How Mothers Shape the World – A Germanna Community Conversation on Thursday

by | Apr 5, 2023 | Events, Germanna

Dr. Anna Malaika Tubbs will discuss her New York Times bestselling book, “The Three Mothers: How the Mothers of Martin Luther King Jr., Malcolm X, and James Baldwin Shaped a Nation,” during an online Germanna Community Conversation at 7 p.m. on Thursday, April 6. Dr. Tubbs will focus on how mothers shaped history and how their stories are not told often enough.

It’s free and open to the public. Registration is required at Germanna.edu/Conversations.

“The Three Mothers,” a New York Times Bestseller, a New York Times Editors Choice, and an Amazon Editor’s Choice, has achieved critical acclaim and has been featured in Oprah Daily, People Magazine, USA Today, The Skimm, Fortune Magazine, MSNBC, CBS, C-Span, NPR, Forbes, The 19th News, GMA.com, Yahoo News, The Washington Post, Southern Living Magazine, and more.

A New York Times book reviewer wrote:

“Of course, we should know more about the mothers of Malcolm X, Martin Luther King Jr., and James Baldwin. They are the inception, the root, and the core. As Malcolm himself put it: ‘The mother is the child’s first teacher. The message she gives that child, that child gives to the world.’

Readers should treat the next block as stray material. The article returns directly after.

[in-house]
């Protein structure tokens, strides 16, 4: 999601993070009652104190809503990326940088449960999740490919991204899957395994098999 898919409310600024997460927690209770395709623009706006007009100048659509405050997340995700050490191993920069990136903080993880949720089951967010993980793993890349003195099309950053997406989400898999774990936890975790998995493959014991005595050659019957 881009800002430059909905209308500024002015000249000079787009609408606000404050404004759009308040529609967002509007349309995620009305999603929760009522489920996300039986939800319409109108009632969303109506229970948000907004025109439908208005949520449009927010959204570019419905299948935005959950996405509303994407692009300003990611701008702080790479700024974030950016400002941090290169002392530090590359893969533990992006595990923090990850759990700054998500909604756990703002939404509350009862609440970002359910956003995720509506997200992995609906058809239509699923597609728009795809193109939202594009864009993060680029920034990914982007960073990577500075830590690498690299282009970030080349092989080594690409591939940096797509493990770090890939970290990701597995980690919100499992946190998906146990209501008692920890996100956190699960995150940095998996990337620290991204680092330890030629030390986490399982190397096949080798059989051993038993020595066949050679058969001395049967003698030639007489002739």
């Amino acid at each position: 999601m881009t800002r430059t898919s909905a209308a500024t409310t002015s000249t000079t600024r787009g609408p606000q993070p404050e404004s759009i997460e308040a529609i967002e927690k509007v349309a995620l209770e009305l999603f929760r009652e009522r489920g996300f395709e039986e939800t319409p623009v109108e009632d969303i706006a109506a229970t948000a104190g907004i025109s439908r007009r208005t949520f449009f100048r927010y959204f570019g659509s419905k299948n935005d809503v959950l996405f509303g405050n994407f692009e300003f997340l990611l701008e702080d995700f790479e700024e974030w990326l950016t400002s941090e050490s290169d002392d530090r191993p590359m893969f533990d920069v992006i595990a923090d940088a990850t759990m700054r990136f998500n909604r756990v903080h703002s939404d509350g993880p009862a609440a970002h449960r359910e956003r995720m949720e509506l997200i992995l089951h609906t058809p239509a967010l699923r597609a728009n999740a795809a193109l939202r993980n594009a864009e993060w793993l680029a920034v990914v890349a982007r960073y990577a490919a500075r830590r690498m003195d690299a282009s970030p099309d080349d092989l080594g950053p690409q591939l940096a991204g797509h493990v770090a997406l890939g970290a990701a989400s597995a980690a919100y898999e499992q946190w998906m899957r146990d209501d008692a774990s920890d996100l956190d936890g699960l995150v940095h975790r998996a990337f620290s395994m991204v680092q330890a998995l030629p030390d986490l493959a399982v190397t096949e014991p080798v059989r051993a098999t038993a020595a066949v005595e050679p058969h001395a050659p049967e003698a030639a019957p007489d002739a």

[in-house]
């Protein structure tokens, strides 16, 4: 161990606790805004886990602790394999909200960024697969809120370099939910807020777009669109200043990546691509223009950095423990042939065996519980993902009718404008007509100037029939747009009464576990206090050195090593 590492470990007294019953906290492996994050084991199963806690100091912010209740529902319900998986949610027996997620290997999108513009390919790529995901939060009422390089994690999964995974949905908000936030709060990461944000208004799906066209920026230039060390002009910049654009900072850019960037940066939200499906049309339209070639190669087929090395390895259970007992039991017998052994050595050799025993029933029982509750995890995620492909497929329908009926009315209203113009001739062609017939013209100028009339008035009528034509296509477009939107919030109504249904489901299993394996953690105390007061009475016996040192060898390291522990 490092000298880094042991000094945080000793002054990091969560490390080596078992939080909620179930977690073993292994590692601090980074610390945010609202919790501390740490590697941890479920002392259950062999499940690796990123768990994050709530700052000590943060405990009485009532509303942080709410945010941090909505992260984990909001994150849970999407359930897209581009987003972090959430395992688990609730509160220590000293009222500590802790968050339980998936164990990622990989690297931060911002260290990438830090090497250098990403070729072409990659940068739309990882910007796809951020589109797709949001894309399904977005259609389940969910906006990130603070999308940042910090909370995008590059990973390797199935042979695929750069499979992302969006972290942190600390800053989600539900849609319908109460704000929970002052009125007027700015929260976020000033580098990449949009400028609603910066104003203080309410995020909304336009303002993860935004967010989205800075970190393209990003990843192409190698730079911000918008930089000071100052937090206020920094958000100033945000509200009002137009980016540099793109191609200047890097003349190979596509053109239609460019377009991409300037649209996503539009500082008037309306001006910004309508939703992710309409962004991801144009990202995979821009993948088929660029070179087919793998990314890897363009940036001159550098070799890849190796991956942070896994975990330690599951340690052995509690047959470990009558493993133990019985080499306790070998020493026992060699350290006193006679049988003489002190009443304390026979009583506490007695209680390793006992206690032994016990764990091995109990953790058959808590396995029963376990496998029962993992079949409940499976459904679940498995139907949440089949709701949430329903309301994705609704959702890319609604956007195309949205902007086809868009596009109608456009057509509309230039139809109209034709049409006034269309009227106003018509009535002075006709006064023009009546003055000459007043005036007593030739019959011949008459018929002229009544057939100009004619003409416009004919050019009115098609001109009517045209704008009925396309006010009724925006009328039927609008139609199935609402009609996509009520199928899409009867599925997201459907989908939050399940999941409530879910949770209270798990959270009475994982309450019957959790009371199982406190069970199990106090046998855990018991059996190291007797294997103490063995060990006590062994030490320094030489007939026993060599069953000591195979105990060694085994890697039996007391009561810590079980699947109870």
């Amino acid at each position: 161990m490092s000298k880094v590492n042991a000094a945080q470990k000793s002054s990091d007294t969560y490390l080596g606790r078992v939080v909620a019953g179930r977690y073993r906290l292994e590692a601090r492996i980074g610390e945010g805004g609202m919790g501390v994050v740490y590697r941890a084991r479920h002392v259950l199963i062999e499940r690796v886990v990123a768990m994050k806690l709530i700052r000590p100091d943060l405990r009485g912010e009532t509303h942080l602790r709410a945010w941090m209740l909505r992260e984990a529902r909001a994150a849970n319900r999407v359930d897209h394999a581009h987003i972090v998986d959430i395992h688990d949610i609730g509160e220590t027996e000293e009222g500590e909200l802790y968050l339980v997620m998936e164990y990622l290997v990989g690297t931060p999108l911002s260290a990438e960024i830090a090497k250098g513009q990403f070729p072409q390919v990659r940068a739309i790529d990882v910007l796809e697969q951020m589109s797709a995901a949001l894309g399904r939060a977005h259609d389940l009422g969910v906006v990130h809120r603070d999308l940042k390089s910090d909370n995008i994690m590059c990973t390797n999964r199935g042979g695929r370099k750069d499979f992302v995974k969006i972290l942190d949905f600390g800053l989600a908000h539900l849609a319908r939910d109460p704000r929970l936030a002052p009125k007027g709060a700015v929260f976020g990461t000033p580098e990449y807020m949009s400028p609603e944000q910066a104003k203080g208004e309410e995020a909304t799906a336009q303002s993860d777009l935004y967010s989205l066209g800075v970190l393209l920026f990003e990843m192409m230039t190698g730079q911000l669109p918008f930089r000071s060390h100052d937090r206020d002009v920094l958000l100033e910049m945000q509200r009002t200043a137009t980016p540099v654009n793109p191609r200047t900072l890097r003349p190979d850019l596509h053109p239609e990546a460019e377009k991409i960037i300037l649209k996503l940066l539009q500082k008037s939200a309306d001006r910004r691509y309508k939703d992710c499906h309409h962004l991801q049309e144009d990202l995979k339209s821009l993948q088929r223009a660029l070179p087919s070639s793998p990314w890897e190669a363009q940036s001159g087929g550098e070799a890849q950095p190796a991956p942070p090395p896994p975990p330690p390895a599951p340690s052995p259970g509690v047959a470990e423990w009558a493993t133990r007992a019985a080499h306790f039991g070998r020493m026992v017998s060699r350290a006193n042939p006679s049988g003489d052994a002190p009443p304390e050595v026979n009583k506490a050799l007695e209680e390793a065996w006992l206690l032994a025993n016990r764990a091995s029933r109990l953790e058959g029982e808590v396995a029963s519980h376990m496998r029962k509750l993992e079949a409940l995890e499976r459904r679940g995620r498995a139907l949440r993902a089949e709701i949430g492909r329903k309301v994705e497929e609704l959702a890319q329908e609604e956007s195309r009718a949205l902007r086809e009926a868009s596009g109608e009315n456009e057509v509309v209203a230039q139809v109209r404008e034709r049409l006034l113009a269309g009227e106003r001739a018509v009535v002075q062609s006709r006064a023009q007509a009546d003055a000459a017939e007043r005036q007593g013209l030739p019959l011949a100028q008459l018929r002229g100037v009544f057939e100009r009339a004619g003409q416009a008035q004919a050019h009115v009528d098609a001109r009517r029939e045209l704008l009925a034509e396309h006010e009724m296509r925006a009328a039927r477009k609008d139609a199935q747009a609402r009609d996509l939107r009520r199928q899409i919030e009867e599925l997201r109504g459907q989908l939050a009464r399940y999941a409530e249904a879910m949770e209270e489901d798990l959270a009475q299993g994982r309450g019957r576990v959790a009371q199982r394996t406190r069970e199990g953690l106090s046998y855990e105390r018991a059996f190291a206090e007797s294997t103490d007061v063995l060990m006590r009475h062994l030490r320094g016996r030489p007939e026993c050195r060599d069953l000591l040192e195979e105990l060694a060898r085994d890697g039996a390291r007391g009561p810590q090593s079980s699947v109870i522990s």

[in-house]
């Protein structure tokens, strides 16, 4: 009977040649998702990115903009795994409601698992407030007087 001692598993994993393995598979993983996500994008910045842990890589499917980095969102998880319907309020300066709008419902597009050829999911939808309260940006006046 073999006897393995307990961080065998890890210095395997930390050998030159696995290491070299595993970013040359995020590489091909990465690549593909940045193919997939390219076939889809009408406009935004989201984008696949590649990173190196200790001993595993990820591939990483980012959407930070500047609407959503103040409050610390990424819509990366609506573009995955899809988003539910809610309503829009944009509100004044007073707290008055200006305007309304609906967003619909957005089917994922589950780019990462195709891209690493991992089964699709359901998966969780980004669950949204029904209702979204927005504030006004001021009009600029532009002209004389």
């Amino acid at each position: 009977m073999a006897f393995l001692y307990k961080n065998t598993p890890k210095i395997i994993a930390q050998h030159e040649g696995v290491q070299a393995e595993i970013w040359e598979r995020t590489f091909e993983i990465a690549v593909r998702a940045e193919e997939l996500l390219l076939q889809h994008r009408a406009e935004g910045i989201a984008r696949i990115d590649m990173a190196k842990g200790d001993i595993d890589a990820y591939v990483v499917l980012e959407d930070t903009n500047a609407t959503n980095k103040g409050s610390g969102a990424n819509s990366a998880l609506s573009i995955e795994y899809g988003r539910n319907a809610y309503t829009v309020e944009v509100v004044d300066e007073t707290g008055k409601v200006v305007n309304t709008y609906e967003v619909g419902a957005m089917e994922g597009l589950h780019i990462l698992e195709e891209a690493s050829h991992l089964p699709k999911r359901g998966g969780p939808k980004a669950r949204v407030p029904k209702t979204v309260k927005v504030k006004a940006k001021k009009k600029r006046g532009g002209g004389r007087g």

It’s such an obvious statement that it is hard to understand how Louise Little, Alberta King, and Berdis Baldwin are not household names. Portraits of the three mothers are ‘mostly limited or completely inaccurate,’ Tubbs writes in ‘The Three Mothers.’ They’ve been thoroughly “ignored even though it should have been easy throughout history to see them, to at least wonder about them.” Tubbs aims to correct that erasure by piecing together what she can from the ‘margins and footnotes’ of books, speeches, funeral programs, and letters.”

As an undergraduate student at Stanford University, Anna took from what she’d seen in her parents’ work and began honing her identity as an activist. She served as the president of Stanford’s Black Student Union and the Executive Director of Stanford’s Alternative Spring Break. In these roles, she organized events focused on the concerns of the Black community and fundraised for women’s clinics in the Bay Area.

Tubbs holds a Master’s in Multidisciplinary Gender Studies, a Ph.D. in Sociology from the University of Cambridge, and a Bachelor’s in Medical Anthropology from Stanford University.

She has published articles on topics ranging from celebrating motherhood to addressing the forced sterilization of Black women and the importance of feminism, intersectionality, and inclusivity. Her writing has been featured in TIME Magazine, New York Magazine, CNN, Motherly, the Huffington Post, For Harriet, The Guardian, Darling Magazine, and Blavity.

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